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It was almost six local time last Sunday evening when Russia's Dmitry Tursunov collected himself before his fourth match point and pasted a backhand to defeat Andy Roddick of the U.S. in an epic match, 6--3, 6--4, 5--7, 3--6, 17--15. The ball had barely strafed past Roddick when the jubilant Russians stormed the court at Moscow's Olympic Indoor Stadium, transforming it into a clay-covered mosh pit. About three hours later Henrik Stenson potted the clinching putt in Straffan, Ireland, and before long the clubhouse at the K Club was overrun by more dancing Europeans than an Ibiza disco. And so it was that teams from the United States managed to surrender a claim to two cups--one Davis, one Ryder--in the course of a single afternoon. It was not a good day to be a fan of American teams. "Bloody Sunday," one U.S. tennis official put it.
Truth is, it could have been any given Sunday. Parity has never been a more voguish concept in international sports, and almost as a matter of routine we're reminded that America's global hegemony in sports is no more. Just last Thursday, the U.S. women's basketball team was upset by Russia, snapping a 50-game international winning streak and forcing the Americans to settle for the bronze medal at the world championships in S�o Paulo. That was the same hue won last month in Japan by the meticulously selected, impeccably behaved, no-I-in-team U.S. men's consortium, unable as they were to get past Greece. This after a summer that saw no American man or woman reach the Wimbledon quarterfinals for the first time since 1911 and the dispiriting U.S. World Cup team fail to win a solitary game. Not long before that, at the World Baseball Classic, the Americans got cuffed by Canada, Korea and Mexico. (Hey, that's our pastime!) Say, whatever happened to those noncompete agreements we'd always seemed to have with the rest of the world?
All this unseemly losing has, at least in some corners, provoked enough self-flagellation to induce a torn rotator cuff. The failure of our teams is, you see, an expression of American complacency. Their kids are running extra wind sprints, while ours have a PSP in one hand and a chalupa in the other. Another theory: Our national embarrassment of riches has thinned the herd, as kids who once gravitated to a few major sports are now playing lacrosse and riding BMX and snowboarding. Worse, our futility is somehow linked to American foreign policy. As one British columnist observed last week at the Ryder Cup, "Maybe [the failure of the American teams] is not wholly unconnected with what's happening on the streets of Baghdad and round the mountains of Afghanistan."
But it's not really about us. The inexorable force of globalization has made the world immeasurably smaller and made sports an easily exportable and importable commodity. Technology has only hastened this; after all, it's easier to be like Mike when it requires only a browser to see him. Last week Sprint announced a breakthrough that enables subscribers to receive a highlights show on their phones. When, from Prague to Perth, anyone with cell service can watch the latest scores and highlights, your sport won't be balkanized for long. And it's hard to exaggerate the impact of geopolitics. As markets and political systems have opened, it only stands to reason that new sports powers--say, former Soviet republics, birthplace of all four of boxing's current heavyweight champions and home of half the WTA's top 10 players--will emerge.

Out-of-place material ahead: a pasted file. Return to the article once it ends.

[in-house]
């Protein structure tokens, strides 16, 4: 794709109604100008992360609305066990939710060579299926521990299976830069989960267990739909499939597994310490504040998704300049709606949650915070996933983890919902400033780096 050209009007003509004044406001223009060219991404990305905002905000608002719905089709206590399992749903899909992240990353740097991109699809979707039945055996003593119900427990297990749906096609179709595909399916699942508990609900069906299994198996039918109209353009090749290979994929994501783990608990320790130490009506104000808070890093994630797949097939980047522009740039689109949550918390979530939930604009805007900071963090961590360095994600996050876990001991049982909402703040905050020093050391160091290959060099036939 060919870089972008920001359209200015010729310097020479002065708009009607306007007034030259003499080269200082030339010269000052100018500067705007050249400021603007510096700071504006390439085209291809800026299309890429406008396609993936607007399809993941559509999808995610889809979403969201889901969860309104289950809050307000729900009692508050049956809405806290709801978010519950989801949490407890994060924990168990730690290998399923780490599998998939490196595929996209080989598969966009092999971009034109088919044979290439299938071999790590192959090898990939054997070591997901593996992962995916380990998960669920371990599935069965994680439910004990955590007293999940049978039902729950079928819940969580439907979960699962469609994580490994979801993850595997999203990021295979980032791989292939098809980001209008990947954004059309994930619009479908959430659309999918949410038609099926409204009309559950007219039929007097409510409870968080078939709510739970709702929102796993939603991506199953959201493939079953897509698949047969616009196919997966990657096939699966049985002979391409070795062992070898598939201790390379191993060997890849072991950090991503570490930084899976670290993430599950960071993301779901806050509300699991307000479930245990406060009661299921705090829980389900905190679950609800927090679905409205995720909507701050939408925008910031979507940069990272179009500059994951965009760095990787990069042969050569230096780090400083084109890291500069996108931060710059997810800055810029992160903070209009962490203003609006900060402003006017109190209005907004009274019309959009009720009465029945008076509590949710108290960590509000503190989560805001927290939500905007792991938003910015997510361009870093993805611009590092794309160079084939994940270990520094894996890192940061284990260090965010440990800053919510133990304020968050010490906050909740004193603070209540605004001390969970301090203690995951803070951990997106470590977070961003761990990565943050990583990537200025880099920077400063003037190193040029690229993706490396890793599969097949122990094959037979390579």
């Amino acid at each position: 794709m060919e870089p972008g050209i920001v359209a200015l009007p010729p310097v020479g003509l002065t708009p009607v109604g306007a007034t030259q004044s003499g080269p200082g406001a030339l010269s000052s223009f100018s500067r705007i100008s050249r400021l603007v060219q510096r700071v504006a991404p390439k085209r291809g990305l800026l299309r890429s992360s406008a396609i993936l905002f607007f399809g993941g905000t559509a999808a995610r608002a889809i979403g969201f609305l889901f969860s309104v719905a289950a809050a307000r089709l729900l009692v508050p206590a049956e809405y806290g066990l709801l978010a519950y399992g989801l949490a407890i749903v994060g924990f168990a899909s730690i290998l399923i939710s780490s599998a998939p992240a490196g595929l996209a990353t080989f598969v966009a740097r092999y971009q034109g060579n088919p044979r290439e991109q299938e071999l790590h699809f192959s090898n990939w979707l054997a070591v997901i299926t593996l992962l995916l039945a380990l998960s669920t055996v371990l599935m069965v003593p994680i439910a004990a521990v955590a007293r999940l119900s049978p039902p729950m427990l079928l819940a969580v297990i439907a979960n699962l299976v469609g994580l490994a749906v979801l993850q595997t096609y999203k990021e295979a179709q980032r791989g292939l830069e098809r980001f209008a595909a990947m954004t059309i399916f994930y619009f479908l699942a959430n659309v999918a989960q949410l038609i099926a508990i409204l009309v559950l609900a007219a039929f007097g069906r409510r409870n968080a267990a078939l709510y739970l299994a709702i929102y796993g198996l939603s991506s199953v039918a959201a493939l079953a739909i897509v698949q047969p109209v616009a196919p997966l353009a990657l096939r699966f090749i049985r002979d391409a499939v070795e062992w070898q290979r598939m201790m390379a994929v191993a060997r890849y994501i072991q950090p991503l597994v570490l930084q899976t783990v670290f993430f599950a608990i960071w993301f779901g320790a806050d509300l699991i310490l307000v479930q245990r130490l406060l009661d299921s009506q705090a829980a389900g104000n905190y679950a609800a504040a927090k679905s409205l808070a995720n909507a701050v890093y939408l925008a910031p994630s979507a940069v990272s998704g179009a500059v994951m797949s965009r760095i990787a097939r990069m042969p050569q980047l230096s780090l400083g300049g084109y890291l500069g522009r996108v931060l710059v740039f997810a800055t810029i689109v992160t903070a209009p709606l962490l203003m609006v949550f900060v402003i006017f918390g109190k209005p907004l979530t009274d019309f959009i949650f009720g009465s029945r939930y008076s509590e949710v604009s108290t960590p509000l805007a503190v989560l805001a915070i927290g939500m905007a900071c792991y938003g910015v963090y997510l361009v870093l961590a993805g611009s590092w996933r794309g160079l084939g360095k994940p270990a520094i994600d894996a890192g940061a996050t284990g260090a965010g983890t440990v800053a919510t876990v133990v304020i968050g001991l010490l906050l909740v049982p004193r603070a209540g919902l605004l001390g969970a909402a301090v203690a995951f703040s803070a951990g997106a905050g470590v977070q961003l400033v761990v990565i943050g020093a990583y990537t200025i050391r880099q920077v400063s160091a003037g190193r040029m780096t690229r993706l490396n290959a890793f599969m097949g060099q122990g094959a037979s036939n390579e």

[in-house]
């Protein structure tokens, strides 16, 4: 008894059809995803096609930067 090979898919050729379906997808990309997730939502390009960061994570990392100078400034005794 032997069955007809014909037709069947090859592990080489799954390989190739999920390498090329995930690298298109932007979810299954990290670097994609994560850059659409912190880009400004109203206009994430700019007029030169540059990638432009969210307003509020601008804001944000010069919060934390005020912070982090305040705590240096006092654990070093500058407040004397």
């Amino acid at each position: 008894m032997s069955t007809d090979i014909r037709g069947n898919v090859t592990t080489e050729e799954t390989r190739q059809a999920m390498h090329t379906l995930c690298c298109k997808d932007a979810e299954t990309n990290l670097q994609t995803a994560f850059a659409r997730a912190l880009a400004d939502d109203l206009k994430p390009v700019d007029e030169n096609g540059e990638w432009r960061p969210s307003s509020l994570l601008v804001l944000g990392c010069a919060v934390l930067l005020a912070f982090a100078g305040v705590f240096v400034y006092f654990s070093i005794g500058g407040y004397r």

We should, ultimately, be celebrating the idea of America coming back to the pack. For one thing it underscores the universality of sports. And when the talent pool for athletes is no longer national but global, the heightened competition yields a superior product. "Now the battleground is even, [and] world basketball is at its best," Raptors forward Chris Bosh said after the U.S. lost to Greece. "We have to try to come back to dominance now." Not only is he right, but any lesser sentiment would be, you know, un-American.
As for some compensatory comfort, consider that while our homegrown talent might win fewer cups and medals, our sports culture has never been richer. The best athletic talent often comes to America to join our leagues and tours, play for our colleges, train at our facilities, learn from our coaches. If a few gold medals are the tradeoff for getting to watch Nowitzki or Ichiro or Ovechkin Stateside, so be it.
If anything, it all makes the concept of international competitions a bit, well, dated. And what exactly is a "foreign athlete" anyway? After Russia's Davis Cup defeat of the U.S., Tursunov, a 23-year-old Moscow native, joined his teammates in joyous celebration. When the last toast had been made and the last bottle of vodka drained, Tursunov made preparations to get to his next event in Mumbai and then return to the place he's called home for the last half of his life: Roseville, California.
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